Morning Edition for Monday, November 4, 2013

The partial government shutdown could deliver its first political victim in Tuesday's elections. Republican Ken Cuccinelli is trailing in the Virginia governor's race. Opponents have tried to tar Cuccinelli with the shutdown and other unpopular Tea Party policies. Cuccinelli is linking Democratic opponent Terry McAuliffe to the troubled rollout of Obamacare.

Rep. Shuster To Face Tea Party Challenger Next Year

Republican Congressman Bill Shuster was among the 87 House Republicans who voted to end the government shut down. That's just one reason the veteran House member will face a Tea Party primary challenger next year. Shuster has huge advantages in money and name recognition but incumbent Republicans can't take anything for granted.
Conditions are deteriorating in the Central African Republic, where Islamist militants overthrew the government last spring. There's been sectarian violence and a growing humanitarian crisis. Reporter Kristen van Schie of South Africa's Star newspaper has just returned from a reporting trip to the republic, and talks to David Greene about what she has learned.
Over the weekend, most areas of the U.S. observed Daylight Saving Time. The clocks were turned back one hour, and an hour of daylight was moved from the evening to the morning. New research indicates the time change has a big downside: an apparent increase in crimes.

Prime-Time TV Shows Need Winning Time Slot

Viewers are a few weeks into the fall television season and the axe has already fallen on some new shows — while others are starting to demonstrate star power. Morning Edition's Renee Montagne talks to NPR TV critic Eric Deggans about fall TV winners and losers.
Scientists are asking people to contribute samples of their gut microbes to help figure out how those microbes affect human health. But ethicists say sharing that information, as well as the personal health data that makes it useful to researchers, poses risks. That's especially true for children.

Online Gambling To Be Allowed In Delaware

Starting this week, Delaware gamblers will be able to play poker, roulette, blackjack and slots from the comfort of their homes — as long as they're registered through one of the state's three casinos and are physically in Delaware.

iPhone Users Face Dilemma Of When To Upgrade

David Greene talks to Bloomberg technology columnist Rich Jaroslovsky about when to update an Apple smartphone. Jaroslovsky explains why if you own an older model iPhone and upgrade to the new operating system, your experience can be much slower than if you have the newest iPhone.

German Officials Locate Lost Artwork

It's been publicly announced that authorities in Munich uncovered a huge art collection in 2011 that was thought to have been lost forever. Seized by the Nazis in the 1930s and 40s, the collection reportedly includes more than 1,500 pieces — by masters like Picasso, Matisse and Chagall. The collection could be worth more than a billion dollars.
A group of hardliners in Iran plans a "Grand Day of Death to America" on Monday, which is the 34th anniversary of the takeover of the U.S. Embassy in Tehran. Steve Inskeep talks to New York Times Tehran Bureau Chief Thomas Erdbrink about the conservative effort to dampen a new wave of openness and optimism ushered in by President Hassan Rouhani.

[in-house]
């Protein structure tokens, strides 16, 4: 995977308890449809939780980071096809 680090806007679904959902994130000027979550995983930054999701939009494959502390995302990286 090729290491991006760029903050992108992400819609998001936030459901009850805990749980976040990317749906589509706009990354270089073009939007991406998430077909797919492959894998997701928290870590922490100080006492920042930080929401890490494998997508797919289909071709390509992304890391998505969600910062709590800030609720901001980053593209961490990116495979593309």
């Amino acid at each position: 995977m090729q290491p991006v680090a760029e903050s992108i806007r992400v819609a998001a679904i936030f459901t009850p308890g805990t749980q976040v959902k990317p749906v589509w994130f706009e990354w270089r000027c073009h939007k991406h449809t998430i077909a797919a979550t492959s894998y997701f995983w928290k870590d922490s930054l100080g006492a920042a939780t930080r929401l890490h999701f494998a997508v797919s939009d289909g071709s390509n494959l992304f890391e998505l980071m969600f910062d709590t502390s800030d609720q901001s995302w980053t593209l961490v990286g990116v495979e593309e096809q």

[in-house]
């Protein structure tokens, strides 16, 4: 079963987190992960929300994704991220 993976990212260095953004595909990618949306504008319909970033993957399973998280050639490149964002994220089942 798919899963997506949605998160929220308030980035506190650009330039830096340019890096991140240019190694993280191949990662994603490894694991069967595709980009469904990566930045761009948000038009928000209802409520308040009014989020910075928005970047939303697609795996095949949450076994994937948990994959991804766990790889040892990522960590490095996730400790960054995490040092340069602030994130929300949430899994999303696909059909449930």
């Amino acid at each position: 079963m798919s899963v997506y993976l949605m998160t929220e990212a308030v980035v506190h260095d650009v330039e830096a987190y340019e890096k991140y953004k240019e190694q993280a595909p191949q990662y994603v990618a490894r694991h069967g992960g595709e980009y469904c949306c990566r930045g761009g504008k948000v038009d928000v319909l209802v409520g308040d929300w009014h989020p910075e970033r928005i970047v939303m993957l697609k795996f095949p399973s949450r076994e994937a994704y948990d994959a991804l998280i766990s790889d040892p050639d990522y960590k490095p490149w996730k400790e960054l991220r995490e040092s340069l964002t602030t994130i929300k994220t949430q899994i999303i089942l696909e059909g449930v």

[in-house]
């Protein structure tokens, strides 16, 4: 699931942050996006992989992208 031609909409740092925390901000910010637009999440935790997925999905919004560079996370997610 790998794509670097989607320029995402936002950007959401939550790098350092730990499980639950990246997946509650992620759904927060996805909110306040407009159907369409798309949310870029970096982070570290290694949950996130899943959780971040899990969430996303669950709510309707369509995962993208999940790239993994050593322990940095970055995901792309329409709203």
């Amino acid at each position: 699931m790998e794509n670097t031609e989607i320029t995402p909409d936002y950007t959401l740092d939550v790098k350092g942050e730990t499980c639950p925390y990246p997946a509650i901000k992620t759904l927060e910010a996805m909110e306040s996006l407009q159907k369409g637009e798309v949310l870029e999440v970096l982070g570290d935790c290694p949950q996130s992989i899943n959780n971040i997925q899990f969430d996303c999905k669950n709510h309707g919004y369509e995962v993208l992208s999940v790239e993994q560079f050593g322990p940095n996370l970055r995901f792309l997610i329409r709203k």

Politics:Mixed Messages Regarding Iran, U.S. Elections

As Iran is set to hold nuclear talks with world powers, the Obama administration is working to convince senators to hold off on additional sanctions. And on Tuesday, voters across the country will go to the polls to elect mayors, governors and other officials.
Roosevelt described the power of the presidency to shape public opinion as "The Bully Pulpit." That's also the title of a new book from presidential historian Doris Kearns Goodwin, in which she explains the unique relationships Roosevelt forged with reporters.

LAX Shooting Prompts Calls For Security Overhaul

Last week's shooting at Los Angeles International Airport is leading to calls for a broad re-examination of TSA security policies, and coordination with local law enforcement at the country's busiest airports. Paul Ciancia, 23, faces charges of murder of a federal officer and committing violence at an international airport.

Syria's Moderate Rebels Fight A Battle On Two Fronts

On one side, they are battling forces loyal to the Assad regime; on the other, Islamist rebels from among their own ranks. But while the Islamists and the regime are both well-funded, the moderate rebels are looking to the U.S. for aid – and getting little in return.
The trial of ousted Egyptian President Mohammed Morsi got off to a raucous start in Cairo on Monday. The country's first democratically-elected president is charged with inciting violence and murder. The judge adjourned the case until January.

Tan Weaves Family Mystery Into 'Valley Of Amazement'

Amy Tan's latest novel, The Valley of Amazement, will be released on Tuesday. The new book, set in Shanghai and San Francisco, focuses on a critical period in Chinese history.

Something Fishy Is Going On In Michigan

A 29 pound carp is campaigning as a write-in candidate for the City Council in Ann Arbor. The fish tweets: "since I have no actual feet, I don't have to stand for anything."

Sen. Rand Paul Responds To Plagiarism Accusation

Senator Rand Paul is not happy to be accused of plagiarism, and he dismissed the claims. He told ABC if dueling were legal, he might challenge one of his critics.
Find an archived Episode: